Tips for working with a special-needs child

As the population of special need children’s continues to grow, increasing number of people find themselves working with these children for the first time. Many of them are family members or volunteers who generously give their time; others may be highly trained in their particular field, but with little or no knowledge special-need care.
Here are some tips you may utilize or pass on to those who provide such care:

1. Interact

The biggest mistake that adults make when they meet someone with special needs is ‘failing to interact with him/her’.  Usually they try asking a question (s/he hates questions, therefore s/he won’t answer), then they give up and start talking to parents. Actually, the same rules as of polite conversation apply to these children.  First, introduce yourself and explain how you are connected to the child.  Depending on the child’s special needs, it may be necessary to take the child’s hand, place a hand on the child’s shoulder or even touch each other’s face to make a proper introduction. Then explain the activity that you will be doing with the child.  Explain the different steps of the activity, including the beginning, middle and the end – while making as much eye contact as possible.

2. Observe

Some children with special needs identify sensory input in different ways and may be unable to express discomfort.  Remember that all behavior is communication.  Always keep a lookout for these differences and think about what the child’s behavior is communicating to you.  If you’re not sure what you’re seeing, ask the child’s parents or other adults for advice and more information.

3. Use Common Sense

Take an example – Suppose there were children in the swimming class, ranged in age from 3 to 18, and two instructors had the children sit on the edge of the pool, with latter’s feet in the water; while instructors took turns working individually with each child. There are several problems with this plan. First, the water was deep and the children sitting at the edge were in constant danger of falling in.  Second, the children were shivering while they waited for their turn, which heightened their anxiety and overall discomfort.  Third, the younger children all cried when one of the instructors swam up and suddenly scooped them into the water away from their parents. All of these problems could have been avoided easily with common sense: put safety first and arrange the environment for physical and emotional comfort.

4. Be Flexible

Some volunteers/trained individuals say that they won’t change the way they do things to accommodate one person in a group.  But the whole point of teaching is to use a variety of methods to help the other person understand and master new skills.  For example, if a child refuses to let go of a parent, bring the parent into the activity for a few minutes to reduce anxiety, then, fade out the parent. If a child does not have the proper motor skills for an activity, help the child go through the motions and assign a buddy to help the child practice on the sidelines for a few minutes.  In a religious education class, a child may have difficulty understanding some concepts; but when those same concepts are presented in a game or hands-on art project, they make more sense.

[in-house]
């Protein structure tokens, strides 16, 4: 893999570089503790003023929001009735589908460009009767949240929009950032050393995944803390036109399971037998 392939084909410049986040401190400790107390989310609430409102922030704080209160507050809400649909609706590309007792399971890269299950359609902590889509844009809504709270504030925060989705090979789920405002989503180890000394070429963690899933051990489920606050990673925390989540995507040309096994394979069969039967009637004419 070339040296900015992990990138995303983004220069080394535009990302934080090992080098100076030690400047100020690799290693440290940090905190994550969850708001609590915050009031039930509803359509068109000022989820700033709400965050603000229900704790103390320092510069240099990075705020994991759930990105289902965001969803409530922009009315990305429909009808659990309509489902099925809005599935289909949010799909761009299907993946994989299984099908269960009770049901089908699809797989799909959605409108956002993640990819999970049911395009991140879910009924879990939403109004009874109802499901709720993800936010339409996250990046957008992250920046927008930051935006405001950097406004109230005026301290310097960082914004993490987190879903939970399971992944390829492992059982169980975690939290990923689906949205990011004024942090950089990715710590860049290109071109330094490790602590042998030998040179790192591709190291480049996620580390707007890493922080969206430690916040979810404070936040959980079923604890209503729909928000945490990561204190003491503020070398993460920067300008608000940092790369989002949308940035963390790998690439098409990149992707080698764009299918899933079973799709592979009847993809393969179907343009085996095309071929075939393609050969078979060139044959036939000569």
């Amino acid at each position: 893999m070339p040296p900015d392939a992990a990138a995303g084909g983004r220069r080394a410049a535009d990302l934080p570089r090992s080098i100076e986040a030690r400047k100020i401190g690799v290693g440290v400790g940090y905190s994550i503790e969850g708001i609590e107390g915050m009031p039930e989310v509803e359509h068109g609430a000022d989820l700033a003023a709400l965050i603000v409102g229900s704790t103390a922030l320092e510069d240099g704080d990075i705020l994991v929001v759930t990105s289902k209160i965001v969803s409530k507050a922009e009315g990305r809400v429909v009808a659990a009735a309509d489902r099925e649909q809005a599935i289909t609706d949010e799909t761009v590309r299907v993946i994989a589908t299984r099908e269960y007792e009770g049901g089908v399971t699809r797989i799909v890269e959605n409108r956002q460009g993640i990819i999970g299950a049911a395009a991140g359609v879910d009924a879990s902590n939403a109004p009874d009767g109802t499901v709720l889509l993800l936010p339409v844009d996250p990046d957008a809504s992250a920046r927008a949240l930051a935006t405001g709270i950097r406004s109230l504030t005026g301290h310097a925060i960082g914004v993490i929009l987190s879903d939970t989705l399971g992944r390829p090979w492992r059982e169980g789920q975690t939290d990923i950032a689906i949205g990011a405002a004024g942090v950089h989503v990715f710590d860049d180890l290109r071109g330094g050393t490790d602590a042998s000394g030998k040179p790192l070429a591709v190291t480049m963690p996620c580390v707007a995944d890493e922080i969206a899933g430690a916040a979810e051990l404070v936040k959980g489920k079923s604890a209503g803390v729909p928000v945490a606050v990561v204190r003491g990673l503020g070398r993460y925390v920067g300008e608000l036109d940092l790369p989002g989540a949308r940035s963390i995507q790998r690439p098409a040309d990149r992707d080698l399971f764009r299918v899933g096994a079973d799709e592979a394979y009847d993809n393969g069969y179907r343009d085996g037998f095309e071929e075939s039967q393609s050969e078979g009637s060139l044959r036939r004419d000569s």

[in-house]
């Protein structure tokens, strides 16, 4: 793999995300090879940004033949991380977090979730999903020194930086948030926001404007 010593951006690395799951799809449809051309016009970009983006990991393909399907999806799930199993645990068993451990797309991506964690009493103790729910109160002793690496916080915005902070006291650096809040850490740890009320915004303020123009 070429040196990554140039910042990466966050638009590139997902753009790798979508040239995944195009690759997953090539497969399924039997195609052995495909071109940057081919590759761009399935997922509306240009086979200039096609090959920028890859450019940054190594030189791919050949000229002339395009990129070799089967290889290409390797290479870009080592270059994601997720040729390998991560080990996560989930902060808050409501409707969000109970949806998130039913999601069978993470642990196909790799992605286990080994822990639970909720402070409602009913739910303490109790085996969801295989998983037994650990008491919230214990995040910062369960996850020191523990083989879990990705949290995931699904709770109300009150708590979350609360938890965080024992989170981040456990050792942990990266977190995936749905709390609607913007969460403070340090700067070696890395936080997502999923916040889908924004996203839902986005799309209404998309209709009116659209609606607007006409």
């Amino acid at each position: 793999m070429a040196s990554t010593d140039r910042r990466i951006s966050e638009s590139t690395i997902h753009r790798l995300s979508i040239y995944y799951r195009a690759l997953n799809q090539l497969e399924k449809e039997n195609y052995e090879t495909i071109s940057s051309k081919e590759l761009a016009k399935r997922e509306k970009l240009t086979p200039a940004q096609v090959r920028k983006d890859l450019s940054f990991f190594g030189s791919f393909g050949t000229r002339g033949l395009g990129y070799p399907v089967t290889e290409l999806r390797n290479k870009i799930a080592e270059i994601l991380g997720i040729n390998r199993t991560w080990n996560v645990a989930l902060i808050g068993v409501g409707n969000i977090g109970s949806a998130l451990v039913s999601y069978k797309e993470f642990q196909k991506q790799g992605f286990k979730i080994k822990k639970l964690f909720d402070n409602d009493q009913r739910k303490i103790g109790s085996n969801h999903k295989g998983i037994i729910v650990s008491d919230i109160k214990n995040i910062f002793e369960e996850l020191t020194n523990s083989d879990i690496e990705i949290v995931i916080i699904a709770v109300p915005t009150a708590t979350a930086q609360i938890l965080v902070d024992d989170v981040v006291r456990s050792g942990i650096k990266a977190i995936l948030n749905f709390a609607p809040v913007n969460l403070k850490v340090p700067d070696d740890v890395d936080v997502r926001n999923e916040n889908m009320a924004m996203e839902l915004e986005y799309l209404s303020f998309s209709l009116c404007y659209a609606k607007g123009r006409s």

5. Be Consistent

If a set of rules is presented to the group, apply those rules consistently to everyone. Mostly on the first day of martial arts class., the instructor explains to students and parents that if a child is having any type of behavior issue, he would ask the parent to sit with the child. Throughout the lesson, if student had difficulty understanding the rapid directions, wait for the instructor to wave you in.  Instead the instructor had to say to the student that s/he would have to leave the class if s/he can’t sit still.  After class you can have a private conversation with the instructor about his inconsistency.

6. Use visual, auditory or tactile cues

Having the right clues in an environment can mean the difference between participation and non-participation for many children with special needs.  Use index cards with simple written instructions to help the child to remember the rules for appropriate behavior – if the child does not read, substitute a hand-drawn cartoon or other picture for words. I once heard a first grade teacher softly singing instructions to her students.  As soon as she started singing, every single student became quiet and attentive.  Other auditory cues are clapping, snapping or whistling. Tactile cues such as gently touching a person’s shoulder, offering a blanket or other soft fabric, or providing silly putty are easy ways to mark a transition and get a person’s attention.

7. Have a plan A.  And a plan B ready

You know what they say about the best-laid plans.  In the world of special needs, there is always a Plan B, and usually a Plan C.  Make sure that there is space to calm down and move freely if things go badly.  Think about what each participant can do instead of focusing on what they can’t contribute.

8. Be Positive

A positive attitude is the single most important quality for anyone who works with children with special needs.  I’ve seen highly trained specialists unable to interact with child because of their negative attitude and assumptions.  But some people with no experience or knowledge of this disability have jumped right in and changed lives for the better.  That’s why we keep signing up for more activities.  We might even end up in an activity for special need kids with you someday.

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